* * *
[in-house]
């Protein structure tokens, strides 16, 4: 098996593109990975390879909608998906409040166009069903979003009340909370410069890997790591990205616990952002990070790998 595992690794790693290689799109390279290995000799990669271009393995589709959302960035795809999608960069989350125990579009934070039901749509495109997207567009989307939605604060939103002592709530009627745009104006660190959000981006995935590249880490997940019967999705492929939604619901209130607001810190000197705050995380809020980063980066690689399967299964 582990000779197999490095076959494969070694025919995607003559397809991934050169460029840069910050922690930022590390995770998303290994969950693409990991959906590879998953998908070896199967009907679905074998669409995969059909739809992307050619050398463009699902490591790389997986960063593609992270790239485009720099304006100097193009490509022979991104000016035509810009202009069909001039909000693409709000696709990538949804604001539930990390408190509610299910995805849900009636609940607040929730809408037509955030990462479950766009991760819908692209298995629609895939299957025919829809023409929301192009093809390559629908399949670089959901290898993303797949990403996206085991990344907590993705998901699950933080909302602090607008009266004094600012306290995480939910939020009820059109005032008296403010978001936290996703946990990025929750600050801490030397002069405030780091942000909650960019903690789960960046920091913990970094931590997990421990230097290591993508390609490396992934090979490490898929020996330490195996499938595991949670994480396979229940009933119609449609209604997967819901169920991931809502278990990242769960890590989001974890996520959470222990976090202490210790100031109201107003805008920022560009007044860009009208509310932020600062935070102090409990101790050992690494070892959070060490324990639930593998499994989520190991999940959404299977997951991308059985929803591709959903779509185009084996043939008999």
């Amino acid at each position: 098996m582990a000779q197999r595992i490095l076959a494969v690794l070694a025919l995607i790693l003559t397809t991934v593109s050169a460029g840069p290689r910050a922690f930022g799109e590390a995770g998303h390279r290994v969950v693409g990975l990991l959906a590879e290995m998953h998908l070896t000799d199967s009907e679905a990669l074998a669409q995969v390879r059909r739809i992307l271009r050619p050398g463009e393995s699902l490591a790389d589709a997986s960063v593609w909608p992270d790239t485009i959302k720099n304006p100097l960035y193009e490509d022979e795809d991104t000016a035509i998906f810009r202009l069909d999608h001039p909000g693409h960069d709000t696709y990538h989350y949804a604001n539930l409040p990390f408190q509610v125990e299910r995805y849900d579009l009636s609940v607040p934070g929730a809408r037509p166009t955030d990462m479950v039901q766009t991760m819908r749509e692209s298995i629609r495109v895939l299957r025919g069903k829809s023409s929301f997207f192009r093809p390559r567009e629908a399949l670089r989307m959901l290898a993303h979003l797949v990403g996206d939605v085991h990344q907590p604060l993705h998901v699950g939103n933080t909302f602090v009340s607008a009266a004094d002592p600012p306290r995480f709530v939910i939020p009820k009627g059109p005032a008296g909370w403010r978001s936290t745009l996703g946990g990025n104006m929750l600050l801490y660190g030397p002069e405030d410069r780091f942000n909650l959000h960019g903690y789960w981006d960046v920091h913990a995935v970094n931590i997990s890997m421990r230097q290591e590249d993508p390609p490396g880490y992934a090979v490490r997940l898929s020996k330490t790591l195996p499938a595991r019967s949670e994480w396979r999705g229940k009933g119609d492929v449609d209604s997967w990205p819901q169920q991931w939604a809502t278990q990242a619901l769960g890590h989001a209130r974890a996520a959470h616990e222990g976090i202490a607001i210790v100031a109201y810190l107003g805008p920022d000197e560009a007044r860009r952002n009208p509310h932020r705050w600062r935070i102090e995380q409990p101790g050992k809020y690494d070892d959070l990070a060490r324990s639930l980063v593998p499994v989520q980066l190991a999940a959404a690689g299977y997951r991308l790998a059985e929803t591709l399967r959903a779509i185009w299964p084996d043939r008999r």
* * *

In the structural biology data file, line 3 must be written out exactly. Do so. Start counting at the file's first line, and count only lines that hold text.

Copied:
């Amino acid at each position: 098996m582990a000779q197999r595992i490095l076959a494969v690794l070694a025919l995607i790693l003559t397809t991934v593109s050169a460029g840069p290689r910050a922690f930022g799109e590390a995770g998303h390279r290994v969950v693409g990975l990991l959906a590879e290995m998953h998908l070896t000799d199967s009907e679905a990669l074998a669409q995969v390879r059909r739809i992307l271009r050619p050398g463009e393995s699902l490591a790389d589709a997986s960063v593609w909608p992270d790239t485009i959302k720099n304006p100097l960035y193009e490509d022979e795809d991104t000016a035509i998906f810009r202009l069909d999608h001039p909000g693409h960069d709000t696709y990538h989350y949804a604001n539930l409040p990390f408190q509610v125990e299910r995805y849900d579009l009636s609940v607040p934070g929730a809408r037509p166009t955030d990462m479950v039901q766009t991760m819908r749509e692209s298995i629609r495109v895939l299957r025919g069903k829809s023409s929301f997207f192009r093809p390559r567009e629908a399949l670089r989307m959901l290898a993303h979003l797949v990403g996206d939605v085991h990344q907590p604060l993705h998901v699950g939103n933080t909302f602090v009340s607008a009266a004094d002592p600012p306290r995480f709530v939910i939020p009820k009627g059109p005032a008296g909370w403010r978001s936290t745009l996703g946990g990025n104006m929750l600050l801490y660190g030397p002069e405030d410069r780091f942000n909650l959000h960019g903690y789960w981006d960046v920091h913990a995935v970094n931590i997990s890997m421990r230097q290591e590249d993508p390609p490396g880490y992934a090979v490490r997940l898929s020996k330490t790591l195996p499938a595991r019967s949670e994480w396979r999705g229940k009933g119609d492929v449609d209604s997967w990205p819901q169920q991931w939604a809502t278990q990242a619901l769960g890590h989001a209130r974890a996520a959470h616990e222990g976090i202490a607001i210790v100031a109201y810190l107003g805008p920022d000197e560009a007044r860009r952002n009208p509310h932020r705050w600062r935070i102090e995380q409990p101790g050992k809020y690494d070892d959070l990070a060490r324990s639930l980063v593998p499994v989520q980066l190991a999940a959404a690689g299977y997951r991308l790998a059985e929803t591709l399967r959903a779509i185009w299964p084996d043939r008999r």